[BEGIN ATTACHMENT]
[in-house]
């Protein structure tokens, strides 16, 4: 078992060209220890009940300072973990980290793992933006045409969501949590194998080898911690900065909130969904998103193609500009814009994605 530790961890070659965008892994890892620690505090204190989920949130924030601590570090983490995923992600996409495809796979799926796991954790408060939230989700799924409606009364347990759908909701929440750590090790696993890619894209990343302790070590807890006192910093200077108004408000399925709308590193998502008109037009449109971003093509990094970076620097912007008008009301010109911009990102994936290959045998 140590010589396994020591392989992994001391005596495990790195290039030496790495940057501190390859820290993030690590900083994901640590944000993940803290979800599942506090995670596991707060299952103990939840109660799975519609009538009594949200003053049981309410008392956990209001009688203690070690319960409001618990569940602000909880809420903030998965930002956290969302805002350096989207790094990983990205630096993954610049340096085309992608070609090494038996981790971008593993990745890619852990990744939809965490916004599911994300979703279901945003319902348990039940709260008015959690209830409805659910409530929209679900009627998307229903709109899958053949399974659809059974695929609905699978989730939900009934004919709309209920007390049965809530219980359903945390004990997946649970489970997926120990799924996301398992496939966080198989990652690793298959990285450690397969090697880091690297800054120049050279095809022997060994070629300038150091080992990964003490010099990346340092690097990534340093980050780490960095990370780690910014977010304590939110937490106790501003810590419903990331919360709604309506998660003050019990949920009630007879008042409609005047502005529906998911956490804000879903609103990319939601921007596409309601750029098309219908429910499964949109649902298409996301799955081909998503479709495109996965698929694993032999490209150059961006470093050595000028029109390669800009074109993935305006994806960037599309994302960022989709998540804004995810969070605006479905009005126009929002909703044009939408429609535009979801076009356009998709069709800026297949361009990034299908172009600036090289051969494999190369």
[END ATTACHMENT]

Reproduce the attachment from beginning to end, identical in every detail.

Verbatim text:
[in-house]
């Protein structure tokens, strides 16, 4: 078992060209220890009940300072973990980290793992933006045409969501949590194998080898911690900065909130969904998103193609500009814009994605 530790961890070659965008892994890892620690505090204190989920949130924030601590570090983490995923992600996409495809796979799926796991954790408060939230989700799924409606009364347990759908909701929440750590090790696993890619894209990343302790070590807890006192910093200077108004408000399925709308590193998502008109037009449109971003093509990094970076620097912007008008009301010109911009990102994936290959045998 140590010589396994020591392989992994001391005596495990790195290039030496790495940057501190390859820290993030690590900083994901640590944000993940803290979800599942506090995670596991707060299952103990939840109660799975519609009538009594949200003053049981309410008392956990209001009688203690070690319960409001618990569940602000909880809420903030998965930002956290969302805002350096989207790094990983990205630096993954610049340096085309992608070609090494038996981790971008593993990745890619852990990744939809965490916004599911994300979703279901945003319902348990039940709260008015959690209830409805659910409530929209679900009627998307229903709109899958053949399974659809059974695929609905699978989730939900009934004919709309209920007390049965809530219980359903945390004990997946649970489970997926120990799924996301398992496939966080198989990652690793298959990285450690397969090697880091690297800054120049050279095809022997060994070629300038150091080992990964003490010099990346340092690097990534340093980050780490960095990370780690910014977010304590939110937490106790501003810590419903990331919360709604309506998660003050019990949920009630007879008042409609005047502005529906998911956490804000879903609103990319939601921007596409309601750029098309219908429910499964949109649902298409996301799955081909998503479709495109996965698929694993032999490209150059961006470093050595000028029109390669800009074109993935305006994806960037599309994302960022989709998540804004995810969070605006479905009005126009929002909703044009939408429609535009979801076009356009998709069709800026297949361009990034299908172009600036090289051969494999190369």